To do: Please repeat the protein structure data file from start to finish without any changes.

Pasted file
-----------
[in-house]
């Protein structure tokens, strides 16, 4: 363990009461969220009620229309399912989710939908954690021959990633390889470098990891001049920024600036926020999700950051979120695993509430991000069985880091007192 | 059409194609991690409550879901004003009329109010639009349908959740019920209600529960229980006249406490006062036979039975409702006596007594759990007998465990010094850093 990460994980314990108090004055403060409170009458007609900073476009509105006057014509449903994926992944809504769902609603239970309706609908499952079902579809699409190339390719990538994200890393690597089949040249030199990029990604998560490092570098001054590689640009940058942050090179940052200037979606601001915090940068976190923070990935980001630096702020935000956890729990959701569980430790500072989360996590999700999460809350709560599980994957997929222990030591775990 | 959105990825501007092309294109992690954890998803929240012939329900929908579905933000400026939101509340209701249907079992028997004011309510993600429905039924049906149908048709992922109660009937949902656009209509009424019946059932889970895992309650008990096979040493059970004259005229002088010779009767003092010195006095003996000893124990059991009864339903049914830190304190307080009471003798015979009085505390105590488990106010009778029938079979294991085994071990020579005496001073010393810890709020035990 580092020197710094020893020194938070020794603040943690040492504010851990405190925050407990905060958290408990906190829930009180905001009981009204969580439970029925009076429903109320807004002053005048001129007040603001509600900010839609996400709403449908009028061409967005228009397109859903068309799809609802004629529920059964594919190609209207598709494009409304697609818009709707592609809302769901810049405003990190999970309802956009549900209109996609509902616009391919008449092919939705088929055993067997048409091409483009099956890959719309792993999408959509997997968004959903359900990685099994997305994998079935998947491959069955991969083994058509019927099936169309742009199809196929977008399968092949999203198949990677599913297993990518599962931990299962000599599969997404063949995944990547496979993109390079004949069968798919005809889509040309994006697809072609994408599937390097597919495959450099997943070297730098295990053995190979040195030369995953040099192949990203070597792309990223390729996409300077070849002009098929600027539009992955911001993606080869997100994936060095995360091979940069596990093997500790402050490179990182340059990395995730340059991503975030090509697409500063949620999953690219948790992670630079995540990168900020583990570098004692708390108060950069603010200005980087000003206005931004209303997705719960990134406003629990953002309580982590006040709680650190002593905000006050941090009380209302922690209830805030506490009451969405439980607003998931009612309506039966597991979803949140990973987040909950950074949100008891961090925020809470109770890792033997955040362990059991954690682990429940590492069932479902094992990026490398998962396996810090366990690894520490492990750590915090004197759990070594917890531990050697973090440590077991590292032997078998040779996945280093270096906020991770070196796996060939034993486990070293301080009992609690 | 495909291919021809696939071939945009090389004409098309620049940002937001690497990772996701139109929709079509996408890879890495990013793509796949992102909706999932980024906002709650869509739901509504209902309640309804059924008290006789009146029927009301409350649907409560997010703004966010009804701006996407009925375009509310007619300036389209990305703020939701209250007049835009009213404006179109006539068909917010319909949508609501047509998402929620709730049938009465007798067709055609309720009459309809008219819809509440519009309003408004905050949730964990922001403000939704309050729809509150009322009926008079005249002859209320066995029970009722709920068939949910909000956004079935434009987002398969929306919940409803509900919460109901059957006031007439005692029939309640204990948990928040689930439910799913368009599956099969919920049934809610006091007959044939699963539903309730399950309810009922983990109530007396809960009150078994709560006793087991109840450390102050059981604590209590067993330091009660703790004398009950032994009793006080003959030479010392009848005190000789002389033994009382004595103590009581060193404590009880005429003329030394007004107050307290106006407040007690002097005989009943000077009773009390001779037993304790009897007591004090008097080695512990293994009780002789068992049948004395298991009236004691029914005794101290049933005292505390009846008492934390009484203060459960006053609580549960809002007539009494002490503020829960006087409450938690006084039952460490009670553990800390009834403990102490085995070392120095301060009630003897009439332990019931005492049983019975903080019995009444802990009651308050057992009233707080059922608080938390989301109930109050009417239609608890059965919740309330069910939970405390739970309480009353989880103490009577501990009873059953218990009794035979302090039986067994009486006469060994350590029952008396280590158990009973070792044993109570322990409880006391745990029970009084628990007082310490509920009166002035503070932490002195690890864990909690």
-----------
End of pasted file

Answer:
[in-house]
């Protein structure tokens, strides 16, 4: 363990009461969220009620229309399912989710939908954690021959990633390889470098990891001049920024600036926020999700950051979120695993509430991000069985880091007192 | 059409194609991690409550879901004003009329109010639009349908959740019920209600529960229980006249406490006062036979039975409702006596007594759990007998465990010094850093 990460994980314990108090004055403060409170009458007609900073476009509105006057014509449903994926992944809504769902609603239970309706609908499952079902579809699409190339390719990538994200890393690597089949040249030199990029990604998560490092570098001054590689640009940058942050090179940052200037979606601001915090940068976190923070990935980001630096702020935000956890729990959701569980430790500072989360996590999700999460809350709560599980994957997929222990030591775990 | 959105990825501007092309294109992690954890998803929240012939329900929908579905933000400026939101509340209701249907079992028997004011309510993600429905039924049906149908048709992922109660009937949902656009209509009424019946059932889970895992309650008990096979040493059970004259005229002088010779009767003092010195006095003996000893124990059991009864339903049914830190304190307080009471003798015979009085505390105590488990106010009778029938079979294991085994071990020579005496001073010393810890709020035990 580092020197710094020893020194938070020794603040943690040492504010851990405190925050407990905060958290408990906190829930009180905001009981009204969580439970029925009076429903109320807004002053005048001129007040603001509600900010839609996400709403449908009028061409967005228009397109859903068309799809609802004629529920059964594919190609209207598709494009409304697609818009709707592609809302769901810049405003990190999970309802956009549900209109996609509902616009391919008449092919939705088929055993067997048409091409483009099956890959719309792993999408959509997997968004959903359900990685099994997305994998079935998947491959069955991969083994058509019927099936169309742009199809196929977008399968092949999203198949990677599913297993990518599962931990299962000599599969997404063949995944990547496979993109390079004949069968798919005809889509040309994006697809072609994408599937390097597919495959450099997943070297730098295990053995190979040195030369995953040099192949990203070597792309990223390729996409300077070849002009098929600027539009992955911001993606080869997100994936060095995360091979940069596990093997500790402050490179990182340059990395995730340059991503975030090509697409500063949620999953690219948790992670630079995540990168900020583990570098004692708390108060950069603010200005980087000003206005931004209303997705719960990134406003629990953002309580982590006040709680650190002593905000006050941090009380209302922690209830805030506490009451969405439980607003998931009612309506039966597991979803949140990973987040909950950074949100008891961090925020809470109770890792033997955040362990059991954690682990429940590492069932479902094992990026490398998962396996810090366990690894520490492990750590915090004197759990070594917890531990050697973090440590077991590292032997078998040779996945280093270096906020991770070196796996060939034993486990070293301080009992609690 | 495909291919021809696939071939945009090389004409098309620049940002937001690497990772996701139109929709079509996408890879890495990013793509796949992102909706999932980024906002709650869509739901509504209902309640309804059924008290006789009146029927009301409350649907409560997010703004966010009804701006996407009925375009509310007619300036389209990305703020939701209250007049835009009213404006179109006539068909917010319909949508609501047509998402929620709730049938009465007798067709055609309720009459309809008219819809509440519009309003408004905050949730964990922001403000939704309050729809509150009322009926008079005249002859209320066995029970009722709920068939949910909000956004079935434009987002398969929306919940409803509900919460109901059957006031007439005692029939309640204990948990928040689930439910799913368009599956099969919920049934809610006091007959044939699963539903309730399950309810009922983990109530007396809960009150078994709560006793087991109840450390102050059981604590209590067993330091009660703790004398009950032994009793006080003959030479010392009848005190000789002389033994009382004595103590009581060193404590009880005429003329030394007004107050307290106006407040007690002097005989009943000077009773009390001779037993304790009897007591004090008097080695512990293994009780002789068992049948004395298991009236004691029914005794101290049933005292505390009846008492934390009484203060459960006053609580549960809002007539009494002490503020829960006087409450938690006084039952460490009670553990800390009834403990102490085995070392120095301060009630003897009439332990019931005492049983019975903080019995009444802990009651308050057992009233707080059922608080938390989301109930109050009417239609608890059965919740309330069910939970405390739970309480009353989880103490009577501990009873059953218990009794035979302090039986067994009486006469060994350590029952008396280590158990009973070792044993109570322990409880006391745990029970009084628990007082310490509920009166002035503070932490002195690890864990909690």